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Future of Constitutional Monarchy: Long Live The King?

The Queen’s role as the head of the state was more than just a symbol of tradition. Her role in the realm of international relations brought political, economic and domestic benefits to the UK.

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With the passing of Her Majesty Queen Elizabeth II’s death, the constitutional monarchy of the United Kingdom of Great Britain and Northern Ireland once again sees itself in a precarious hiccup.

While some across the globe and the UK are mourning, the rest are calling for the end of the constitutional monarchy in the UK. The Queen passed away comfortably surrounded by her family on September 8 at Balmoral Castle. A minute later, King Charles III was announced as her predecessor.

Following the death of the longest-serving monarch, one wonders what the future of this constitutional monarchy would be in Britain. Not only the voice calling for its end in the UK has once again been given volume, but commonwealth states such as Antigua and Barbuda, Australia, New Zealand, and Jamaica have also revived the debate on the King being their head of state.

Although such independent countries will domestically resolve this matter through referendums, the future of the constitutional monarchy does not seem to be any different than what it already is.

From an economical, traditional, and diplomatic standpoint, the Royal Family is more beneficial than people might think. The Royal Family, albeit set in their traditional or perhaps ‘archaic’ system, has evolved over the years, ranging from their presence on television and social media to cross-border marriages, progressing with society.

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Economically, viewing the monarchy as a monopolist brand generates a mammoth sum for the UK. According to the data released and analyzed by Brand Finance in 2017, the monarchy generates revenue of £1.474 billion annually.

The Queen, despite not having a political role, had in her capacity as the head of state paved the way for real political and economic effects. Subsequently, opening doors to trade and public diplomacy.

The economy of the UK depends heavily on the royal family. According to the estimation of Brand Finance from 2017, the monarchy generates £150 million annually through trade and international relations. While the assets of the monarchy surpass £67.5 billion and have an upkeep of 292 million, it generated an annual gross uplift to the EU economy of £1.766 billion. The tax incurred on the populace of the UK is only £4.50 per person annually.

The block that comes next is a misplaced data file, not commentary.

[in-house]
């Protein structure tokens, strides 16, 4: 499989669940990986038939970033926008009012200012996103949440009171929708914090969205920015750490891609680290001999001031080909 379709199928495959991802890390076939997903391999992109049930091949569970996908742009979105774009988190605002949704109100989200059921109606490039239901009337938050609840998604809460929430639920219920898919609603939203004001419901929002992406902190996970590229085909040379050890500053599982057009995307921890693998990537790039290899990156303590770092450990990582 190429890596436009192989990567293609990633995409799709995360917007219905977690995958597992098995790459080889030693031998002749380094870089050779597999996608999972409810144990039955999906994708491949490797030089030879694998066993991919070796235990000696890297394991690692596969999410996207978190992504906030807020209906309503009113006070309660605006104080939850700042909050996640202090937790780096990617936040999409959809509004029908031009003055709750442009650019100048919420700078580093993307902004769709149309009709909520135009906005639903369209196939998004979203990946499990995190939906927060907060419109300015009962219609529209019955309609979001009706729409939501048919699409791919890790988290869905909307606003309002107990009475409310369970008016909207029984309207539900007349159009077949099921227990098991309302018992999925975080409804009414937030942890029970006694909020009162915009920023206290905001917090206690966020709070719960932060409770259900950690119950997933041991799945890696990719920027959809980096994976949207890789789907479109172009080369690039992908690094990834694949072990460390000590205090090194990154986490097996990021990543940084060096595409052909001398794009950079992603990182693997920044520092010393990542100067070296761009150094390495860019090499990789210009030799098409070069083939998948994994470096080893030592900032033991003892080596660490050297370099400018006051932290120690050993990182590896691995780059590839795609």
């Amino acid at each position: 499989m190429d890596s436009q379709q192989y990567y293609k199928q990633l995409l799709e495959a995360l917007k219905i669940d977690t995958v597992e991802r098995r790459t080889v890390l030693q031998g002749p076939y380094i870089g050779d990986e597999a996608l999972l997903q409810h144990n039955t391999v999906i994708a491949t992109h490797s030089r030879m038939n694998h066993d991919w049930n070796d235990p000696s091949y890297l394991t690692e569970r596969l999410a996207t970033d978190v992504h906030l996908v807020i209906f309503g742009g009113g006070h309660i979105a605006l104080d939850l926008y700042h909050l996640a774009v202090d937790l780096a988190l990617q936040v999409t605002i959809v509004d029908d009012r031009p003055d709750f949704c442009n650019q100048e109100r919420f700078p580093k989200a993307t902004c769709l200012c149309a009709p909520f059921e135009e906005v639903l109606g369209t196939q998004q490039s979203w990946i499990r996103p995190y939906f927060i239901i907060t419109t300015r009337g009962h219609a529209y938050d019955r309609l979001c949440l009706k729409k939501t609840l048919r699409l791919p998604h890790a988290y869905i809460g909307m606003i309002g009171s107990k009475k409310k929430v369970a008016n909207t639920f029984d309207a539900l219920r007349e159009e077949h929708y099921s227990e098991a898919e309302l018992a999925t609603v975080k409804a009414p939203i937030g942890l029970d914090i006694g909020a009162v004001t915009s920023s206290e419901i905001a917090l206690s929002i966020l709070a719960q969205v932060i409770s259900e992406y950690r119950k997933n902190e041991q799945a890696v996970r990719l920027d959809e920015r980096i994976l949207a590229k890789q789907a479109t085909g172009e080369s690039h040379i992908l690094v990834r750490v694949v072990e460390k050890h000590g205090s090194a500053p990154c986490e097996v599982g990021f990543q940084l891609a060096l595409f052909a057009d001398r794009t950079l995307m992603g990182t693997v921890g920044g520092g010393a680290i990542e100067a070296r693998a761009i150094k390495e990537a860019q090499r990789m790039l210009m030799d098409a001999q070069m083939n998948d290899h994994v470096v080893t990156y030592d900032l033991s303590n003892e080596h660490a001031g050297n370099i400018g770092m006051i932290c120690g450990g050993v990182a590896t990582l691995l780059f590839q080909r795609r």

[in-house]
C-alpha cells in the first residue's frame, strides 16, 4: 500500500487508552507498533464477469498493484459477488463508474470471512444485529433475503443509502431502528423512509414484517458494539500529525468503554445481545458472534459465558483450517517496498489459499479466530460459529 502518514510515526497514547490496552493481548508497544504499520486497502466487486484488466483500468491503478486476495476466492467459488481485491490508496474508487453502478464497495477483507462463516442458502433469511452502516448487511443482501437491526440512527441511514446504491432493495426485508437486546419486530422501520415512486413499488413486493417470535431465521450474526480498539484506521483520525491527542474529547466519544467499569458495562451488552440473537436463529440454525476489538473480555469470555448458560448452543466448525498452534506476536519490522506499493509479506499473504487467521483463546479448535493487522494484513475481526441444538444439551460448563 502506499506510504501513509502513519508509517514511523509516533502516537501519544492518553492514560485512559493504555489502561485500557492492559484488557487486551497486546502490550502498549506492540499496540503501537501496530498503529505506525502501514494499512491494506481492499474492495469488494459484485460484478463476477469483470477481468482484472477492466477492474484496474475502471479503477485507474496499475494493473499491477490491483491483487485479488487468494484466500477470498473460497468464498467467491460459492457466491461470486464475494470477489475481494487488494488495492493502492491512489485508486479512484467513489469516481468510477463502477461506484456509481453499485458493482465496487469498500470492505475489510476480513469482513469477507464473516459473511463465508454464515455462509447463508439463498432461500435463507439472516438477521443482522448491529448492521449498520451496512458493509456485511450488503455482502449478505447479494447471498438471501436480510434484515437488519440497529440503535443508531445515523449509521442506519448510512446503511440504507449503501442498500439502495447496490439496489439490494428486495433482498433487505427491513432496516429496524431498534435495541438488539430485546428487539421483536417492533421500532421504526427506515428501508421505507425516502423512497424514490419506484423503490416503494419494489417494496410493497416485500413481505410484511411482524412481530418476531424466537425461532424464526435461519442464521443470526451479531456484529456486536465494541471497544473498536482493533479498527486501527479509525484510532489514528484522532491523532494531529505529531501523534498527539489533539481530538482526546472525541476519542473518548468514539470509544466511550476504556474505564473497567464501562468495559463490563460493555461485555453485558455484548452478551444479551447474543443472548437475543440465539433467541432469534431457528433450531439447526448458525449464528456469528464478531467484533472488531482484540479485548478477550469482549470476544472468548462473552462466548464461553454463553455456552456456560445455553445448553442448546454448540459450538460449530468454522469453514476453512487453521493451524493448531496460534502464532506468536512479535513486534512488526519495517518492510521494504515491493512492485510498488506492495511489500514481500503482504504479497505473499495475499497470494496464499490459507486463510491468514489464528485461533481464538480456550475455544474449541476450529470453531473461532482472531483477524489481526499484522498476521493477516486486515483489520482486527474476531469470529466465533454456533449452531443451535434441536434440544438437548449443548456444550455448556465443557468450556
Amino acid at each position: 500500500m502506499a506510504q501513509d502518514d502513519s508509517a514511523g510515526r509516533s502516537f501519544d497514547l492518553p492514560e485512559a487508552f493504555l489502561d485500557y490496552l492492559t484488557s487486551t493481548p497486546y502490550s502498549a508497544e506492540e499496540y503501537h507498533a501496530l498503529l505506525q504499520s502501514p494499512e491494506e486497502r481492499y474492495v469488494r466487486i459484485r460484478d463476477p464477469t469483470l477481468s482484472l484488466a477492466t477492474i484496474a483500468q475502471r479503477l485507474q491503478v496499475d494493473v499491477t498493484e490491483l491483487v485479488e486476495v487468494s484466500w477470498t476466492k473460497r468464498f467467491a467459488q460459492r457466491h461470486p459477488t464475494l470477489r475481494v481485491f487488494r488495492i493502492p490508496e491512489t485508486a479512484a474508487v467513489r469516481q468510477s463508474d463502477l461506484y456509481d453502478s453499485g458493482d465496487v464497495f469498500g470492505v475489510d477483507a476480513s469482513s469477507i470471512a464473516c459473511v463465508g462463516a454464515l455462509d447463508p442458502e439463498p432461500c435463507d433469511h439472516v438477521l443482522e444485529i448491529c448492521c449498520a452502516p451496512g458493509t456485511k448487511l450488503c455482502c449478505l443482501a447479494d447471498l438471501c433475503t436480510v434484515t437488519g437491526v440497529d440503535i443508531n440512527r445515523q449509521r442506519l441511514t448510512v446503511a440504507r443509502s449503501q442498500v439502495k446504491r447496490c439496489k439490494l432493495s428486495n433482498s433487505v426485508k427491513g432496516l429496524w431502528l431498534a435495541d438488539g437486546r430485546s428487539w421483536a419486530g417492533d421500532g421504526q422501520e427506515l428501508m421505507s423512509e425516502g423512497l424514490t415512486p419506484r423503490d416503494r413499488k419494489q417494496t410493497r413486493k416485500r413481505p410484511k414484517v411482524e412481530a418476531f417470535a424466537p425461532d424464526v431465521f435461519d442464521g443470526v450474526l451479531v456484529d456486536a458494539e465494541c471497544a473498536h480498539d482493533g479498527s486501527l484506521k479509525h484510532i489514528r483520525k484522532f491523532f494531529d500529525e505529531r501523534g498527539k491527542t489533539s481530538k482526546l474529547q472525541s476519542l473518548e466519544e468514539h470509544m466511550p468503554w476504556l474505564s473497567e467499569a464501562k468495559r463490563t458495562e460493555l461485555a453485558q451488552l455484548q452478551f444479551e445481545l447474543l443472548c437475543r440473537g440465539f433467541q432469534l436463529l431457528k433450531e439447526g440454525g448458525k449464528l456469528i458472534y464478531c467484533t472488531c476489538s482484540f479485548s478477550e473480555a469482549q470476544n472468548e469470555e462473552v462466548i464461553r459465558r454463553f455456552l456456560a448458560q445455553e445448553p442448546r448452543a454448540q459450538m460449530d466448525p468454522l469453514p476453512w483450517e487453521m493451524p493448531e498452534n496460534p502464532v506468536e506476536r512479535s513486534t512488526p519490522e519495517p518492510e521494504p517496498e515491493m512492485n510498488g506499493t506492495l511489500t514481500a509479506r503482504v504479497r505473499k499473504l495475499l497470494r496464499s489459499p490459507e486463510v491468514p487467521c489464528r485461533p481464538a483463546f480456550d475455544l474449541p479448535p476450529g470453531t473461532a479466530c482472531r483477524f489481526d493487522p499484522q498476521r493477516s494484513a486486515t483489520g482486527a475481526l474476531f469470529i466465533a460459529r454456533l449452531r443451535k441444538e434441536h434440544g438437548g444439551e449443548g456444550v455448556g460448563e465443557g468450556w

The royal family contributes billions to the UK economy through tourism, mainstream coverage of royal events, fashion trends, and involvement in the media and the arts industry.

Tourism, especially the season of royal events, attracts millions of tourists annually. Buckingham Palace, Holyrood Palace, Windsor Castle and London’s royal borough of Kensington and Chelsea alone draw millions of visitors, generating a ridiculous amount for the economy. According to Brand Finance, an estimated £550 million is just produced through tourism.

In 2011, approximately 600,000 people traveled to London to watch the grand wedding of Prince Willian, the second in line to the throne, and Kate Middleton, Princess of Wales. Of those 600,000 people, 240,000 were overseas sightseers. According to Brand Finance, the travelers spent over £107 million while staying in London.

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Similarly, the wedding of Prince Harry and Meghan Markle produced a staggering £550 million. About £200 million was generated from tourism.

Not surprisingly, the stock sells within minutes when Princess of Wales and Meghan Markle wear Highstreet brands or any type of branded clothes. According to Retail Research, the birth of Prince George, Princess Louis and Princess Charlotte also generated approximately more than 300 million pounds in UK retail sales.

Princess Louis’ birth delivered £50 million to the UK economy through souvenirs, memorabilia, and baby clothes. Retail Research had estimated that the birth of a baby girl would give a brief boost of £80 million, giving a monetary benefit to fashion and retail sales.